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ontario real estate

Here are the Ontario cities where homes are selling fastest right now

It's no secret that home sales have been tanking across the Greater Toronto Area since interest rates started spiking through the roof in Canada last year, even despite moderate price declines.

With sales down down 38.2 per cent for the GTA in 2022 (nearly 50 per cent in December alone,) Toronto's real estate market has definitely cooled off since the overheated days of 2021 — but not all markets in Ontario have been equally impacted.

Real estate brokerage and analysis firm Zoocasa recently looked into which parts of the region are still competitive for Ontario buyers and sellers (more competitive, at least, than the 416 itself) amid this recent downturn, and found some striking anomalies.

Specifically, the firm's latest report shows that homes are spending more days on the market in Toronto than they are in the majority of markets outside the city, within the boundaries of the province.

"The rate at which properties are trading hands has slowed in Ontario due to buyer apprehension in the market. Lack of inventory and the need for more affordable have contributed to the market slowness," reads the report published by Zoocasa last week.

"In December, many homes in Ontario stayed on the market for longer than usual. In the Toronto Region, homes are currently listed for an average of 40 days, according to the Toronto Regional Real Estate Board (TRREB). This was a big stretch from the pandemic when homes seemed to sell practically overnight."

The agency says that, while it has become "increasingly difficult for sellers and potential buyers to navigate the shifting landscape of real estate markets across Ontario," there's good news in store — for some parts of the region where homes remain in demand and have been moving more quickly than average.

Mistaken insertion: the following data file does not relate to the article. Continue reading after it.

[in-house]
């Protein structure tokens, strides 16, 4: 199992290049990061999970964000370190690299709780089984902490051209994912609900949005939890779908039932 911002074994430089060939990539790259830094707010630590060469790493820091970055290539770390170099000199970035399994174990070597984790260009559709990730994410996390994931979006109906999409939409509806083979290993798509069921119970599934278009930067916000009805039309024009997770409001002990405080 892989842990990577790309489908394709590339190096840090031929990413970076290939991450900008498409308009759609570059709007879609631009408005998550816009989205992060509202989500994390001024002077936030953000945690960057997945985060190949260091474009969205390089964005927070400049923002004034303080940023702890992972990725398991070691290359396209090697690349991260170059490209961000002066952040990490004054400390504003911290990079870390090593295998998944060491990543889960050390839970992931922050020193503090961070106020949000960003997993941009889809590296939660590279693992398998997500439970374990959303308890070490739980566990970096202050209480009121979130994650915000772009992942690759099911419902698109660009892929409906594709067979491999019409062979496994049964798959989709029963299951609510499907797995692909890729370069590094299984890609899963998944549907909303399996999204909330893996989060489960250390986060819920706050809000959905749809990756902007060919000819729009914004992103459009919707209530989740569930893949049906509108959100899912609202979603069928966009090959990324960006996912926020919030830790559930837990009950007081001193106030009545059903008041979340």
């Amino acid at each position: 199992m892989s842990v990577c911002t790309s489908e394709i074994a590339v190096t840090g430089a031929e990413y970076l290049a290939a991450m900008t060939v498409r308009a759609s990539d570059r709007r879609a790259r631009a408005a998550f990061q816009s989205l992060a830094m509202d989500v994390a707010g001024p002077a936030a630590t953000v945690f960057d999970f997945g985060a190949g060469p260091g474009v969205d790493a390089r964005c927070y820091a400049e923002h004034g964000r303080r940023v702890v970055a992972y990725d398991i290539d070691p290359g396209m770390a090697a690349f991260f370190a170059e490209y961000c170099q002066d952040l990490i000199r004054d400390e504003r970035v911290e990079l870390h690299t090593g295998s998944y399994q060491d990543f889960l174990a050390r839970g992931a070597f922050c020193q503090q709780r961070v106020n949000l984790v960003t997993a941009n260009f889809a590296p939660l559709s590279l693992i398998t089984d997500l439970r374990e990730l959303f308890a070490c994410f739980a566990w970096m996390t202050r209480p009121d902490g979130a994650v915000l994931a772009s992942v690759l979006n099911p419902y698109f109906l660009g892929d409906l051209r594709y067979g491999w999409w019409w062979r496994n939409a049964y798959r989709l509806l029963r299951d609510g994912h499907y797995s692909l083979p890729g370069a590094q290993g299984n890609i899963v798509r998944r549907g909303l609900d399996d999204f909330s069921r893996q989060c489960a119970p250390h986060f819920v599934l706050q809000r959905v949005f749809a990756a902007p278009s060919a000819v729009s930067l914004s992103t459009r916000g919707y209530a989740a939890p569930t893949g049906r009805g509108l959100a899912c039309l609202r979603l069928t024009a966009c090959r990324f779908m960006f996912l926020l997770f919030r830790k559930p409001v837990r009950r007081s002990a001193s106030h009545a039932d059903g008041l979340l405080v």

Below, you'll find a nifty infographic showing which 12 of 22 Ontario markets had homes listed for shorter amounts of time, on average, than Toronto did last month.

Waterloo Region tops the pack with homes being sold after only 25 days of listing, on average, compared to Toronto's average of 40 days (up 110.5 per year, year over year, over the same time period one year previous, when homes were only on the market in the 6ix for an average of 19 days.)

Aurora came in second with an average of 26 days on the market, followed by London and Whitby, which both had an average days-on-the-market figure of 28.

Caledon, Orangeville, Vaughan and Milton all lagged at the other end of the spectrum, with homes spending between 47 and 60 days on the market between them.
 

ontario real estate

"Overall, homes within York Region are on the market three days less than the Toronto Region average," notes the Zoocasa report.

"Whether buyers are interested in Aurora's great family neighbourhoods or Markham's 19th-century homes, properties are selling 14 and 11 days faster than the average, respectively. Homes within Newmarket are only spending 31 days on the market, and Richmond Hill's inventory is moving within 35 days."

Properties in Halton and Peel are less in demand, however — for now — which might not be a terrible thing for people looking to buy in that part of the region.

Lead photo by

Zoocasa


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